Journal article

Intestinal microbiota drives cholestasis-induced specific hepatic gene expression patterns

  • Juanola, Oriol Translational Research Laboratory, Gastroenterology and Hepatology, Ente Ospedaliero Cantonale, Bellinzona, Switzerland - Università della Svizzera italiana, Lugano, Switzerland
  • Hassan, Mohsin Department of Hepatology & Gastroenterology, Charité Universitätsmedizin Berlin, Berlin, Germany
  • Kumar, Pavitra Hepatology, Department for Biomedical Research, University of Bern, Bern, Switzerland
  • Yilmaz, Bahtiyar Gastroenterology, Department for Biomedical Research, University of Bern, Bern, Switzerland - University Clinic of Visceral Surgery and Medicine, Inselspital, Bern, Switzerland
  • Keller, Irene Department for Biomedical Research and Swiss Institute of Bioinformatics, University of Bern, Bern, Switzerland
  • Simillion, Cédric Department for Biomedical Research and Swiss Institute of Bioinformatics, University of Bern, Bern, Switzerland
  • Engelmann, Cornelius Department of Hepatology & Gastroenterology, Charité Universitätsmedizin Berlin, Berlin, Germany - Institute for Liver and Digestive Health, University College London, London, UK - Berlin Institute of Health (BIH), Berlin, Germany
  • Tacke, Frank Department of Hepatology & Gastroenterology, Charité Universitätsmedizin Berlin, Berlin, Germany
  • Dufour, Jean-François Hepatology, Department for Biomedical Research, University of Bern, Bern, Switzerland - University Clinic of Visceral Surgery and Medicine, Inselspital, Bern, Switzerland
  • De Gottardi, Andrea Translational Research Laboratory, Gastroenterology and Hepatology, Ente Ospedaliero Cantonale, Bellinzona, Switzerland - Università della Svizzera italiana, Lugano, Switzerland - Hepatology, Department for Biomedical Research, University of Bern, Bern, Switzerland - University Clinic of Visceral Surgery and Medicine, Inselspital, Bern, Switzerland
  • Moghadamrad, Sheida Gastroenterology, Department for Biomedical Research, University of Bern, Bern, Switzerland - Translational Research Laboratory, Gastroenterology and Hepatology, Ente Ospedaliero Cantonale, Bellinzona, Switzerland - Università della Svizzera italiana, Lugano, Switzerland - Hepatology, Department for Biomedical Research, University of Bern, Bern, Switzerland - University Clinic of Visceral Surgery and Medicine, Inselspital, Bern, Switzerland
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    2021
Published in:
  • Gut microbes. - Taylor & Francis. - 2021, vol. 13, no. 1, p. 20
English Intestinal microbiota regulates multiple host metabolic and immunological processes. Consequently, any difference in its qualitative and quantitative composition is susceptible to exert significant effects, in particular along the gut-liver axis. Indeed, recent findings suggest that such changes modulate the severity and the evolution of a wide spectrum of hepatobiliary disorders. However, the mechanisms linking intestinal microbiota and the pathogenesis of liver disease remain largely unknown. In this work, we investigated how a distinct composition of the intestinal microbiota, in comparison with germ-free conditions, may lead to different outcomes in an experimental model of acute cholestasis. Acute cholestasis was induced in germ-free (GF) and altered Schaedler’s flora (ASF) colonized mice by common bile duct ligation (BDL). Studies were performed 5 days after BDL and hepatic histology, gene expression, inflammation, lipids metabolism, and mitochondrial functioning were evaluated in normal and cholestatic mice. Differences in plasma concentration of bile acids (BA) were evaluated by UHPLC-HRMS. The absence of intestinal microbiota was associated with significant aggravation of hepatic bile infarcts after BDL. At baseline, we found the absence of gut microbiota induced altered expression of genes involved in the metabolism of fatty and amino acids. In contrast, acute cholestasis induced altered expression of genes associated with extracellular matrix, cell cycle, autophagy, activation of MAPK, inflammation, metabolism of lipids, and mitochondrial functioning pathways. Ductular reactions, cell proliferation, deposition of collagen 1 and autophagy were increased in the presence of microbiota after BDL whereas GF mice were more susceptible to hepatic inflammation as evidenced by increased gene expression levels of osteopontin, interleukin (IL)-1β and activation of the ERK/MAPK pathway as compared to ASF colonized mice. Additonally, we found that the presence of microbiota provided partial protection to the mitochondrial functioning and impairment in the fatty acid metabolism after BDL. The concentration of the majority of BA markedly increased after BDL in both groups without remarkable differences according to the hygiene status of the mice. In conclusion, acute cholestasis induced more severe liver injury in GF mice compared to mice with limited intestinal bacterial colonization. This protective effect was associated with different hepatic gene expression profiles mostly related to tissue repair, metabolic and immune functions. Our findings suggest that microbial-induced differences may impact the course of cholestasis and modulate liver injury, offering a background for novel therapies based on the modulation of the intestinal microbiota.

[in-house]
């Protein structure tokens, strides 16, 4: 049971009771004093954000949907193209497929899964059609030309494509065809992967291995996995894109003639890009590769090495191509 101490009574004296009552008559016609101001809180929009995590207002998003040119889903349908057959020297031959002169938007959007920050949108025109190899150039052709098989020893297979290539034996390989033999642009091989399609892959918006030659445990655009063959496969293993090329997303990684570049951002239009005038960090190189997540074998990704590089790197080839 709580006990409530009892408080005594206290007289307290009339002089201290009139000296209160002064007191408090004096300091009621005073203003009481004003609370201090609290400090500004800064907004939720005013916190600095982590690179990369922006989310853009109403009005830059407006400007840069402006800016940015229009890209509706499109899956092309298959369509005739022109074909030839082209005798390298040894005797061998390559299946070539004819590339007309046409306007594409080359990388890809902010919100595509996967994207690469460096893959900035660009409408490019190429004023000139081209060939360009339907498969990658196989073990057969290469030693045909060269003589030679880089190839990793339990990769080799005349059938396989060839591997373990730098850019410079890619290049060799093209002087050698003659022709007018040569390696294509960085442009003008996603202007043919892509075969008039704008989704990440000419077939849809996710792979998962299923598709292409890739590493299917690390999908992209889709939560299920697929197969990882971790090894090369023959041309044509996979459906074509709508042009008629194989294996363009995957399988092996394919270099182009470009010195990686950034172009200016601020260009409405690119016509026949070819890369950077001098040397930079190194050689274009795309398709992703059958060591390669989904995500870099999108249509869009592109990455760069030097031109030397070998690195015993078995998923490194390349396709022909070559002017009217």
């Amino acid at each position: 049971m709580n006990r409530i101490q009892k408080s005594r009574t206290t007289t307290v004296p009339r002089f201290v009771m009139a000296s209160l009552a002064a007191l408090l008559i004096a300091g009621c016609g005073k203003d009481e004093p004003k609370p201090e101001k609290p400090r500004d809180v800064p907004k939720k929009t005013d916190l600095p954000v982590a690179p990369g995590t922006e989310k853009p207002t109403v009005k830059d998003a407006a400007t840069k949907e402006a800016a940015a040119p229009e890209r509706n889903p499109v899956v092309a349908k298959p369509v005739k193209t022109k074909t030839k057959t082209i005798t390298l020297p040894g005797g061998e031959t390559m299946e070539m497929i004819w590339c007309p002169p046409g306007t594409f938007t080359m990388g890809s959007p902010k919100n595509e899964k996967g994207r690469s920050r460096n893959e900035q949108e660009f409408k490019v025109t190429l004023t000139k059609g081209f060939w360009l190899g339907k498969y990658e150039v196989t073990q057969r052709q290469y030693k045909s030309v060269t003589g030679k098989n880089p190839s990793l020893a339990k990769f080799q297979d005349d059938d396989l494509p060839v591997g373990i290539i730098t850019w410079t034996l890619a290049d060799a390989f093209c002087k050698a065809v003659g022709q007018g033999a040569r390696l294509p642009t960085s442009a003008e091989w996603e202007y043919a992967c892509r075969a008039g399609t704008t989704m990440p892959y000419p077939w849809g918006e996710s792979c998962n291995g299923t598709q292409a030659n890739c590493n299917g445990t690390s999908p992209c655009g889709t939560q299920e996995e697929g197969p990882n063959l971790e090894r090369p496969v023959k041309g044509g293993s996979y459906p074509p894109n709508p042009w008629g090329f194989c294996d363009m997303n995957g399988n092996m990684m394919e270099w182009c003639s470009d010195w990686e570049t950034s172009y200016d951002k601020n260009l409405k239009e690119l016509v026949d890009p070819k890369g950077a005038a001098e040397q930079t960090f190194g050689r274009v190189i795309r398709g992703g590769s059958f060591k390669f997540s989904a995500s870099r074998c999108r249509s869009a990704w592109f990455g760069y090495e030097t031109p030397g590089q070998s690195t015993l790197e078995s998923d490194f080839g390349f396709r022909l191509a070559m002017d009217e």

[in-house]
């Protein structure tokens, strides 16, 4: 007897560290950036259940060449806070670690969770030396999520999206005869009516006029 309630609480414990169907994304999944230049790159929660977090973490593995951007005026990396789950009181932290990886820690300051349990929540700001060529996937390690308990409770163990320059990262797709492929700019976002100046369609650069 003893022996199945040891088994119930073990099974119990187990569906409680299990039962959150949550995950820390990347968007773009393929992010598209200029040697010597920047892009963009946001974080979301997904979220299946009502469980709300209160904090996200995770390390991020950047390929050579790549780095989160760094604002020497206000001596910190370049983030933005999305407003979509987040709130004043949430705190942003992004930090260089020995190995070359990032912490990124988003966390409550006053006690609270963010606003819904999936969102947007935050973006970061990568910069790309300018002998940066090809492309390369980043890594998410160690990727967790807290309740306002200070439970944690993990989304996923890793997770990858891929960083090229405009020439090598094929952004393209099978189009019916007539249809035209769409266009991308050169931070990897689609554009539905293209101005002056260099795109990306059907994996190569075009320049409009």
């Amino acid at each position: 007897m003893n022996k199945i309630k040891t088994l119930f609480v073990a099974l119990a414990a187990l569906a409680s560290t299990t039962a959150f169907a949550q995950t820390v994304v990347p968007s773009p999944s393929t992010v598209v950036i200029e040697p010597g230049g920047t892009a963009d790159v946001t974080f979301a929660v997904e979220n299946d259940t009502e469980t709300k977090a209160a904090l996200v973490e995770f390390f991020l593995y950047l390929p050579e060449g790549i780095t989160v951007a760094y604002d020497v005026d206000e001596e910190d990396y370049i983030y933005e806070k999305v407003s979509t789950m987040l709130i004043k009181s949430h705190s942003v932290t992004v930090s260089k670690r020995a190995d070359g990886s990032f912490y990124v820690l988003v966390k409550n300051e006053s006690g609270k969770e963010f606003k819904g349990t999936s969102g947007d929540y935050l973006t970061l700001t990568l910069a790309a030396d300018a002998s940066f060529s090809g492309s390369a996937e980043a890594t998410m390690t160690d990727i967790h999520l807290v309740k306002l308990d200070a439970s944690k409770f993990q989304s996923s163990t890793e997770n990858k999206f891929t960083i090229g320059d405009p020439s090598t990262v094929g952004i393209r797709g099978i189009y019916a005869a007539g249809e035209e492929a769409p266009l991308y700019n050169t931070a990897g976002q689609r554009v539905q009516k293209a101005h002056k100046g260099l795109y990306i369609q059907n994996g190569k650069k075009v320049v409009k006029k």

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  • English
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Medicine
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https://susi.usi.ch/usi/documents/319307
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